UK gun owners urged to be ‘vigilant’ after Guntrader data breach

100,000 customer names and addresses have been published to the dark web

A person unloading a hunting shotgun

UK gun owners are being urged to be vigilant to potential burglaries following the theft of customer data from a firearms seller.

Popular firearms marketplace site Guntrader has said that hackers managed to obtain 100,000 customer records and publish them to the dark web, following a breach on its systems earlier this week, as reported by the BBC. No suspects have yet been named.

The stolen data includes names and addresses of Guntrader customers, although gun ownership information and the location of where the firearms are stored are not thought to be included.

Due to the high number of affected customers, the Information Commissioner's Office (ICO) has been notified of the breach.

Following the news, the British Association for Shooting and Conservation (BASC) urged gun owners to exercise vigilance due to the threat of being targeted by criminals looking to acquire firearms.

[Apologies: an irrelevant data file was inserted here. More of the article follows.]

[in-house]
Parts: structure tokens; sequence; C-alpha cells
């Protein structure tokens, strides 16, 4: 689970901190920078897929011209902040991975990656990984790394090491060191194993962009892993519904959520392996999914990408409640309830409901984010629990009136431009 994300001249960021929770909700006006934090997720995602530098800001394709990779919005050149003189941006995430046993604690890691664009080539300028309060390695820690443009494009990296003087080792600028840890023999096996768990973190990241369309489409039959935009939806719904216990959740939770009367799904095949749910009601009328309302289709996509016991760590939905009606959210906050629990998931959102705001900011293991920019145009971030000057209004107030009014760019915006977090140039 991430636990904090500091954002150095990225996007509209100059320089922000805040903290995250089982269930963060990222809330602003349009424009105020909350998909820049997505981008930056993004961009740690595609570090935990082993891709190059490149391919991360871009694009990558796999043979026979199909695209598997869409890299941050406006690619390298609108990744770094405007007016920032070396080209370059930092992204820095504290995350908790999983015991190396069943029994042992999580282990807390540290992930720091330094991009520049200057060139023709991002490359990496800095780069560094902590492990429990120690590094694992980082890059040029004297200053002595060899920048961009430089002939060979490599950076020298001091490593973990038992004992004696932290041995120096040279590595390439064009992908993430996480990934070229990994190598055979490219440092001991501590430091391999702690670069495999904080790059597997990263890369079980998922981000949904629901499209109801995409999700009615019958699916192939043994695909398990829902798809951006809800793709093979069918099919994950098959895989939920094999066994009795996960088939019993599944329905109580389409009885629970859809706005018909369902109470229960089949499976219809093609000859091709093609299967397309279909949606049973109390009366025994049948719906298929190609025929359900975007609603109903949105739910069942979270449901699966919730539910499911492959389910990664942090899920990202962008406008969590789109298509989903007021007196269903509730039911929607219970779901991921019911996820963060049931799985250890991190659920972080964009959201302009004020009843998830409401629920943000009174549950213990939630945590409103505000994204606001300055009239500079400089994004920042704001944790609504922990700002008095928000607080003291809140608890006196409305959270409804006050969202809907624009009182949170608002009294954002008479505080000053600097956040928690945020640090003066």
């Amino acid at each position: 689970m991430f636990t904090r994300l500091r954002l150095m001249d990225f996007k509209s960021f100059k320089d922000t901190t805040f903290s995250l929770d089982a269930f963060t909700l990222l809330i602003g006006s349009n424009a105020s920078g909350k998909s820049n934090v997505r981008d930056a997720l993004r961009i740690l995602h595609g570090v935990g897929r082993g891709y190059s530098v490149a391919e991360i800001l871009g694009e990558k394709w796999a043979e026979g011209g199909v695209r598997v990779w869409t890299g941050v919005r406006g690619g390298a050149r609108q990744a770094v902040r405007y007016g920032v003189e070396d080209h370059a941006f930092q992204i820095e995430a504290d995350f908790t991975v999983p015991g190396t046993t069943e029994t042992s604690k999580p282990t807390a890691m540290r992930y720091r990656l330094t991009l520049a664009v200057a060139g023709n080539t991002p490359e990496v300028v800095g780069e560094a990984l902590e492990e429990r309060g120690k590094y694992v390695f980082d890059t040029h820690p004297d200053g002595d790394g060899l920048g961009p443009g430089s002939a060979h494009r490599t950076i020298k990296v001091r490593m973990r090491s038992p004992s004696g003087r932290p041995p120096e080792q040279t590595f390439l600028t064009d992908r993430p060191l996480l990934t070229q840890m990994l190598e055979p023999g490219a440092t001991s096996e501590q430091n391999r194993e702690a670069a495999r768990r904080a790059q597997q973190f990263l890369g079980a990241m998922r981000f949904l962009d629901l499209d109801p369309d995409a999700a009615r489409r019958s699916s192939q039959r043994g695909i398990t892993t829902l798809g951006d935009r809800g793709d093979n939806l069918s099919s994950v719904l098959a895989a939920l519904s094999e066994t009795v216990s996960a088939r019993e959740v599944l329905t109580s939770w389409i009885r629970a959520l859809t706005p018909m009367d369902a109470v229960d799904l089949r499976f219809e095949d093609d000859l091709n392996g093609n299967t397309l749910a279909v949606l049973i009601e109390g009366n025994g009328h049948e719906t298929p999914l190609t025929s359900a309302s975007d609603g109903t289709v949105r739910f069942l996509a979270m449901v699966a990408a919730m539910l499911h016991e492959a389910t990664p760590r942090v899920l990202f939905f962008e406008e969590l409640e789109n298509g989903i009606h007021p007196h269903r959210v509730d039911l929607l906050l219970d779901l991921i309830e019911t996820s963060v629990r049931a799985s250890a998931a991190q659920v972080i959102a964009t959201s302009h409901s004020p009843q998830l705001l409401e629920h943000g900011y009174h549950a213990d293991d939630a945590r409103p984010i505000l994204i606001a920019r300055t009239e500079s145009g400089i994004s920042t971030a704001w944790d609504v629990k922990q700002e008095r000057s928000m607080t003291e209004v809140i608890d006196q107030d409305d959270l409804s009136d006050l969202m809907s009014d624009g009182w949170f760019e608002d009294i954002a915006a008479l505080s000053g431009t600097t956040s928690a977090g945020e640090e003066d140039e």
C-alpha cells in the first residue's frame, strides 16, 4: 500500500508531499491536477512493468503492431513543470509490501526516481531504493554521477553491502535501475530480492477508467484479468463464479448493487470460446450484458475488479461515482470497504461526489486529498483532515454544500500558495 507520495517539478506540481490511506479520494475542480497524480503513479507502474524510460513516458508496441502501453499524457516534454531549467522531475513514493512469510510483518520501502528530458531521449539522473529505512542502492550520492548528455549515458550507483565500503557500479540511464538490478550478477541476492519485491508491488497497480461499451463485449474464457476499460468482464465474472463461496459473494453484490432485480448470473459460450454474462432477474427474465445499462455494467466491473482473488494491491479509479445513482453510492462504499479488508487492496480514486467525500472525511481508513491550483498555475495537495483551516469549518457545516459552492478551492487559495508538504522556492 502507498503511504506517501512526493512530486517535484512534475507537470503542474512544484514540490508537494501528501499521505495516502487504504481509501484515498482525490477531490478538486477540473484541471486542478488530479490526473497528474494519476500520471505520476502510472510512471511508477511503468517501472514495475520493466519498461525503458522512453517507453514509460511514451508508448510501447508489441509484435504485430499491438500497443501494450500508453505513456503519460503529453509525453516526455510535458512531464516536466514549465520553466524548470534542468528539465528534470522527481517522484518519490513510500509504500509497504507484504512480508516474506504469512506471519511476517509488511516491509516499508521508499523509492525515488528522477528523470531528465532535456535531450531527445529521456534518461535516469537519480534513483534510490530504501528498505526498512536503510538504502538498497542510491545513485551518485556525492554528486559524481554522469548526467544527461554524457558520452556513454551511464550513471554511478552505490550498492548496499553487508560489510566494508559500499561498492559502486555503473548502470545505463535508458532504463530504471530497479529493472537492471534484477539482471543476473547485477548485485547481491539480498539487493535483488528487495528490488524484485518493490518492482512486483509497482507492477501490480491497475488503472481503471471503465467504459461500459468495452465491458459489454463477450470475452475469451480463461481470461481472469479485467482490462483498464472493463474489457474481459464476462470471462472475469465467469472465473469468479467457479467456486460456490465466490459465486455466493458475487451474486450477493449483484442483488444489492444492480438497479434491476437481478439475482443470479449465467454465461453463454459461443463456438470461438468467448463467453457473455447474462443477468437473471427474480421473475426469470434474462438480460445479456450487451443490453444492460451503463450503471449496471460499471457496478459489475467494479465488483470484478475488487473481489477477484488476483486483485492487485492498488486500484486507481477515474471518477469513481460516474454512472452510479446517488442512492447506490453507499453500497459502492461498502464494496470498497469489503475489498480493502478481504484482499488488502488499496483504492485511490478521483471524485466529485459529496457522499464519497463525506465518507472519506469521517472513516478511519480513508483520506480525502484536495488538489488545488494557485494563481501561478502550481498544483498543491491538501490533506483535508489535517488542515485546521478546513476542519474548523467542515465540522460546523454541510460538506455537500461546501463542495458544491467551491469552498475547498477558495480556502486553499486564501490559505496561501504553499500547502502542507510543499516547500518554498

BASC’s head of firearms Martin Parker advised the association’s members to “check home security and be extra vigilant”.

“Make sure all firearms are appropriately locked away and make sure buildings are kept secure. Follow normal good crime security advice and report anything suspicious to the police,” he said, adding: “The National Crime Agency is aware of the issue and BASC is working with them to ensure we can update members as quickly as possible as the situation develops.”

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Firearms ownership is heavily restricted in the UK, with any purchase having to be approved by law enforcement. However, this also means that guns are in high demand among criminals.

In a similar case in 2017, the Metropolitan Police came under fire for mistakenly leaking the personal data of 30,000 London-based rifle and shotgun owners. The names and addresses had been provided to a direct mail marketing agency for a commercial firm's advertising campaign about the use of Smart Water – invisible ink technology which helps identify stolen items.

Victims of the data breach were only made aware of the incident after the leaflets were sent to their homes.

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